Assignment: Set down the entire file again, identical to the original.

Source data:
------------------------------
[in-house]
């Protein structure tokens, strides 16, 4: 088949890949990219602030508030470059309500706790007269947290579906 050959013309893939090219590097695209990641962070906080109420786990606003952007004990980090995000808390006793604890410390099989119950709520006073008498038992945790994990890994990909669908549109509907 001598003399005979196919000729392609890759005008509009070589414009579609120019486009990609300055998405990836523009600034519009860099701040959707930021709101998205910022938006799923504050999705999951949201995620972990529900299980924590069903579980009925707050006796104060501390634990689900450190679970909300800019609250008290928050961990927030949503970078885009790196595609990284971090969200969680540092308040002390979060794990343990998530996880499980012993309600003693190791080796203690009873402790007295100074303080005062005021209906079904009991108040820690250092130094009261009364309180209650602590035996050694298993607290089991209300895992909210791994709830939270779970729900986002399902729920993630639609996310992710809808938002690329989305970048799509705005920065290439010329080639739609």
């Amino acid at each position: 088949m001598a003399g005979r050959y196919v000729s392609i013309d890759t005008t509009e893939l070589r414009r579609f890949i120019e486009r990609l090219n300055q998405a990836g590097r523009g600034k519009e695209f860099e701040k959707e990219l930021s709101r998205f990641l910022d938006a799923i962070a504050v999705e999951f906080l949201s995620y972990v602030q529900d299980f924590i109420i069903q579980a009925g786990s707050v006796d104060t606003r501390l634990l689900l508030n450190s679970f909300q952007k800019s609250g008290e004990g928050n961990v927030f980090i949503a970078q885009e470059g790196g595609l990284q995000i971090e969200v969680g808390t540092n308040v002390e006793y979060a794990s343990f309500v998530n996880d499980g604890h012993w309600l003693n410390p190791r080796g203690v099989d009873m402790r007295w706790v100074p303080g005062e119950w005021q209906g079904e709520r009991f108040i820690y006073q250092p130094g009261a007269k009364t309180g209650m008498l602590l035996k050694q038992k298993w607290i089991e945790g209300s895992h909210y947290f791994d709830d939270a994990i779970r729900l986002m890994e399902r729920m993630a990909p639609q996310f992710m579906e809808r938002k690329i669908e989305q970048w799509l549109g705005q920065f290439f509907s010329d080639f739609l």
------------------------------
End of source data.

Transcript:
[in-house]
């Protein structure tokens, strides 16, 4: 088949890949990219602030508030470059309500706790007269947290579906 050959013309893939090219590097695209990641962070906080109420786990606003952007004990980090995000808390006793604890410390099989119950709520006073008498038992945790994990890994990909669908549109509907 001598003399005979196919000729392609890759005008509009070589414009579609120019486009990609300055998405990836523009600034519009860099701040959707930021709101998205910022938006799923504050999705999951949201995620972990529900299980924590069903579980009925707050006796104060501390634990689900450190679970909300800019609250008290928050961990927030949503970078885009790196595609990284971090969200969680540092308040002390979060794990343990998530996880499980012993309600003693190791080796203690009873402790007295100074303080005062005021209906079904009991108040820690250092130094009261009364309180209650602590035996050694298993607290089991209300895992909210791994709830939270779970729900986002399902729920993630639609996310992710809808938002690329989305970048799509705005920065290439010329080639739609």
């Amino acid at each position: 088949m001598a003399g005979r050959y196919v000729s392609i013309d890759t005008t509009e893939l070589r414009r579609f890949i120019e486009r990609l090219n300055q998405a990836g590097r523009g600034k519009e695209f860099e701040k959707e990219l930021s709101r998205f990641l910022d938006a799923i962070a504050v999705e999951f906080l949201s995620y972990v602030q529900d299980f924590i109420i069903q579980a009925g786990s707050v006796d104060t606003r501390l634990l689900l508030n450190s679970f909300q952007k800019s609250g008290e004990g928050n961990v927030f980090i949503a970078q885009e470059g790196g595609l990284q995000i971090e969200v969680g808390t540092n308040v002390e006793y979060a794990s343990f309500v998530n996880d499980g604890h012993w309600l003693n410390p190791r080796g203690v099989d009873m402790r007295w706790v100074p303080g005062e119950w005021q209906g079904e709520r009991f108040i820690y006073q250092p130094g009261a007269k009364t309180g209650m008498l602590l035996k050694q038992k298993w607290i089991e945790g209300s895992h909210y947290f791994d709830d939270a994990i779970r729900l986002m890994e399902r729920m993630a990909p639609q996310f992710m579906e809808r938002k690329i669908e989305q970048w799509l549109g705005q920065f290439f509907s010329d080639f739609l």